The Roman analog of the Celtic Samain was the Feralia, held on February 21 to honor the dead and give peace to the departed. It was a family (as opposed to state) festival, with quite a number of dead to honor, including the Genii, the family's male ancestors, and the Lares, who were spirits of good people. There was also another class of spirits to deal with: Lemuri and Larvi, the malicious ghosts of those who had been evil in life, and here the big problem was getting them out of the house before they could cause illness or other mischief. To do so the Pater Familias would arise in the middle of the night and wander about the house barefoot, his mouth full of black fava beans that he would toss one by one over his shoulder onto the floor. The Lemuri were supposed to stoop to gather them, and then leave the house.
This sort of custom obviously didn't sit well with the early Church; Roman Christians had already begun to observe the Antiochean custom of venerating the Martyrs on the first Sunday after Pentacost, and in 609 Pope Boniface III formally recognized the observance, establishing All Saints Day, which he decreed should take place on May 13. This had been the day the Pagan Romans had venerated their Pantheon, so Pope Boniface was replacing a Pagan holiday with a Christian one, and since All Saints Day by extension celebrated the dead, it also took care of the Roman Feralia. However, it did nothing about the celebration of Samain in the more northern sections of Europe.
To address this problem, in 835 Pope Gregory IV moved All Saints Day to November 1 -- the day after Samain, and in the X century the Church dedicated November 2 to the remembrance of the dead.
All Saint's Day (“Ognissanti”) on November 1 (a national holiday), honoring all the saints and martyrs that have died for the Catholic church. Then on the following day (November 2nd), All Soul's Day, or “Il Giorno dei Morti” is a day for remembering those that were close to us that have passed away. Italians will typically visit the cemetery on either of those two days, and bring flowers and candles to honor their departed loved ones.
One vestige of the old Roman pagan tradition survived, however: fave dolci, sweet fava beans, also known as ossa dei morti, the bones of the dead. There are a number of recipes from throughout the Peninsula.
Ossa Dei Morti
2 pounds or 1 kg Sugar
2 Pounds or 1 kg All-purpose flour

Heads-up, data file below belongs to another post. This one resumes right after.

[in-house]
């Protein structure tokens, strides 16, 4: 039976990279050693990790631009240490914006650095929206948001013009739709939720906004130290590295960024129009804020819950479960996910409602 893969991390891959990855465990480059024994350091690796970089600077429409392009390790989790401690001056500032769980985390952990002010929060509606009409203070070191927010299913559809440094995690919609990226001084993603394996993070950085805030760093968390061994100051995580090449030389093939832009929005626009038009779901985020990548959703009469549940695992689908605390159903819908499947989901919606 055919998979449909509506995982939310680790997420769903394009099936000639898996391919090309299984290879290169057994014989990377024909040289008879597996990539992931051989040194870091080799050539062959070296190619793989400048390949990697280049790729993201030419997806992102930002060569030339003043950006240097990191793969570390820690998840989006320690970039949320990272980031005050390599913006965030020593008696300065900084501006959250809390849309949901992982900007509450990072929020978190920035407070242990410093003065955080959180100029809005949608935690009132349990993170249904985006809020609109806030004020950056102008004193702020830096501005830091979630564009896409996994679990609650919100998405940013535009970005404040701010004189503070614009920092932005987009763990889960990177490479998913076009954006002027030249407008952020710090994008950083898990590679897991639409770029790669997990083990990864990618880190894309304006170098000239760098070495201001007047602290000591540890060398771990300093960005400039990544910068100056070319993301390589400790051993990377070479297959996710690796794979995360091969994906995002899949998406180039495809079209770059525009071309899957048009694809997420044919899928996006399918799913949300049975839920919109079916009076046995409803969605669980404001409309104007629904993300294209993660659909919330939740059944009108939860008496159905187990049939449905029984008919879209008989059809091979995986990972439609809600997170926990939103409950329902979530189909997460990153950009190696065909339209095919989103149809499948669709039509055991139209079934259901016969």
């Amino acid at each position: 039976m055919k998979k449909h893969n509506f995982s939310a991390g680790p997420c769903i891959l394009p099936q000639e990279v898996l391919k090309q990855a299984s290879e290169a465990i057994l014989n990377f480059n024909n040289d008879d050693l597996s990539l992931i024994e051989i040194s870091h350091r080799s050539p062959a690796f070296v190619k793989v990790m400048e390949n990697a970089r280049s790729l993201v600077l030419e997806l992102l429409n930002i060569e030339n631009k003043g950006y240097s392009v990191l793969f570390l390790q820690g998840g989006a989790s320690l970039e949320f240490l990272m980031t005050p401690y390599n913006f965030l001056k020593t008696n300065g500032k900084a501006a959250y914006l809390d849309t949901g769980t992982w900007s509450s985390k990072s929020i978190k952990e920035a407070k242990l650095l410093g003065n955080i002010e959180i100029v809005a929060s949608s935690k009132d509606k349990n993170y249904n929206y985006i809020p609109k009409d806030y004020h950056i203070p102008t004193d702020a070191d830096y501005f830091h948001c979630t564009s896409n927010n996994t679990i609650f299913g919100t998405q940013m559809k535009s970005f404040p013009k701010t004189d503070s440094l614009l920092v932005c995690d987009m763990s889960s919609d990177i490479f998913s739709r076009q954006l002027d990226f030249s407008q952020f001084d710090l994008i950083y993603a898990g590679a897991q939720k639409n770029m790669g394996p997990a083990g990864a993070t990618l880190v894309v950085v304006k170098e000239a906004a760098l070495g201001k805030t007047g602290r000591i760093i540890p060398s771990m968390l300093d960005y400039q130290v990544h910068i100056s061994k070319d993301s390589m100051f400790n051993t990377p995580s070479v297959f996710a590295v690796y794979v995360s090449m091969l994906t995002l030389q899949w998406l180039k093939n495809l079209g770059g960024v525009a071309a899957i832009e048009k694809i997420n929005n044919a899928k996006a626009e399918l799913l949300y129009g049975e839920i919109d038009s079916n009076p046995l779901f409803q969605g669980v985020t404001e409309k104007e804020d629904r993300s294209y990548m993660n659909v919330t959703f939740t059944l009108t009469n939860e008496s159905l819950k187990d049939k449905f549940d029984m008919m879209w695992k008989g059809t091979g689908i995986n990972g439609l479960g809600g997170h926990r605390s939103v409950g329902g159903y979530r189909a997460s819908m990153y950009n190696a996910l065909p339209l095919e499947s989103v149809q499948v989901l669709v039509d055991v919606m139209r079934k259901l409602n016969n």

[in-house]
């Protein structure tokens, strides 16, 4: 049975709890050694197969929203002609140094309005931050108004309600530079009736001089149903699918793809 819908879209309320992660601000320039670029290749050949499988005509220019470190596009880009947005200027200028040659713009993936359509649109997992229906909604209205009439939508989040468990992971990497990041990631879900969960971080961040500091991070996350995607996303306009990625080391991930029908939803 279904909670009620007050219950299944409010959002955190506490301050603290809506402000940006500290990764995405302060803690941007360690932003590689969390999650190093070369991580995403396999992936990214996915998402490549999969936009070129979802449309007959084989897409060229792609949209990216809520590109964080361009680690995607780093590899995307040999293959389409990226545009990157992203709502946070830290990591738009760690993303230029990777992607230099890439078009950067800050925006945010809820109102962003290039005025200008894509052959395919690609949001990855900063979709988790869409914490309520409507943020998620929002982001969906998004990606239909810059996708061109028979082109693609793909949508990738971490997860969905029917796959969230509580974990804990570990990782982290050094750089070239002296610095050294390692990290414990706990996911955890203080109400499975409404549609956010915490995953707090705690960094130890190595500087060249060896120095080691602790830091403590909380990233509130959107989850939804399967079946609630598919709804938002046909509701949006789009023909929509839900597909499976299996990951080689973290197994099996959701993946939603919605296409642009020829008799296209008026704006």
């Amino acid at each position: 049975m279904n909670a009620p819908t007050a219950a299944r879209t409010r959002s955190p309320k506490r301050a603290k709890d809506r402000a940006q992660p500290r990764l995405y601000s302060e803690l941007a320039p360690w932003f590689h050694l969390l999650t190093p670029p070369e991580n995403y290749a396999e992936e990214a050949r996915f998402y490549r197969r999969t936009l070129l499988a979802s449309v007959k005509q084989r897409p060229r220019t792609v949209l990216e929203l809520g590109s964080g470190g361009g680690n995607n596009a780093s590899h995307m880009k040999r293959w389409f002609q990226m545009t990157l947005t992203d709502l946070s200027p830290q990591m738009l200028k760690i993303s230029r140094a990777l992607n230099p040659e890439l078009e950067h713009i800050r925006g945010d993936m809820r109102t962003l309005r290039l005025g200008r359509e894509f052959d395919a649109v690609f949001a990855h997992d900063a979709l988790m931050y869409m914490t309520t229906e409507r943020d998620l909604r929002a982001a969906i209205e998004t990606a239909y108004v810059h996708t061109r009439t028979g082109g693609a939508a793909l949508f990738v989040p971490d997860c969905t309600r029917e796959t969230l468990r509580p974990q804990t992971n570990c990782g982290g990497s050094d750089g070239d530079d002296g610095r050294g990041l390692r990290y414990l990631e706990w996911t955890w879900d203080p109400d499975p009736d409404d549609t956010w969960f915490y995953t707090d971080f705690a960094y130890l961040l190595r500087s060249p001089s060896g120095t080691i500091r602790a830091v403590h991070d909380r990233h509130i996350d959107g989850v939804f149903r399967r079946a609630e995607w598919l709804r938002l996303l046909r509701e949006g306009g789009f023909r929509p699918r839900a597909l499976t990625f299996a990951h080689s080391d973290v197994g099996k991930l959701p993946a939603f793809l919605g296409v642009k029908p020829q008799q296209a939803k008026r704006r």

1 teaspoon cloves ( traditional) , cinnamon or vanilla, lemon zest
In a sauce pan, Add sugar with a little water, bring to boil. When sugar is dissolved turn down heat and stir in flour quickly. Add flavor . Continue to mix, keeping mixture as white as possible. Do not let flour cook. Strain if needed to rid mixture of any flour clumps that may remain.
The mixture will look like a thick glaze. Let this mixture cool, @ 5 minutes. It will become very firm. FAST! Once it can be handled shape into "bones". I squeezed them firmly in the palms of my hands. Place on cookie sheet. Cover and leave them to dry. Overnight to a few days.
Bake at 350 degrees. for @ 10 minutes. ( The magic) The sugar with melt and pour out of the bone and turn an amber color. The bone will be very light amber- white. The cookies will stick to the cookie sheet, but will break off easily, once cooled.
What you have left is a very dry and hollow filled cookie/bone. They are very crisp, and the texture seems like a dry bone. Think of how a bone snaps when you break a wishbone :)
The sugar cooking and pouring
Ossa di Morto (Ossa da Mordere)
Piemontese Bones of the Dead, with hazelnuts and almonds left whole.
Uosse de Mort o Finocchietti
Basilicatan Bones of the Dead, richly laced with anise seed and fennel.
Ossa di Mortu
Sicilian Bones of the Dead, lavishly sweet and flavored with cloves.
Fave Livornesi o Ossa di Morto
Tuscan Bones of the Dead, laced with orange.
Fave dei Morti
Lombard Bones of the Dead, with lemon and cinnamon.
Ossa da Morto
Veronese Bones of the Dead, made with polenta.
Roman Bones, made with almond paste and lemon.
Not exactly bones, but still made for the Day of the Dead, in Sicily.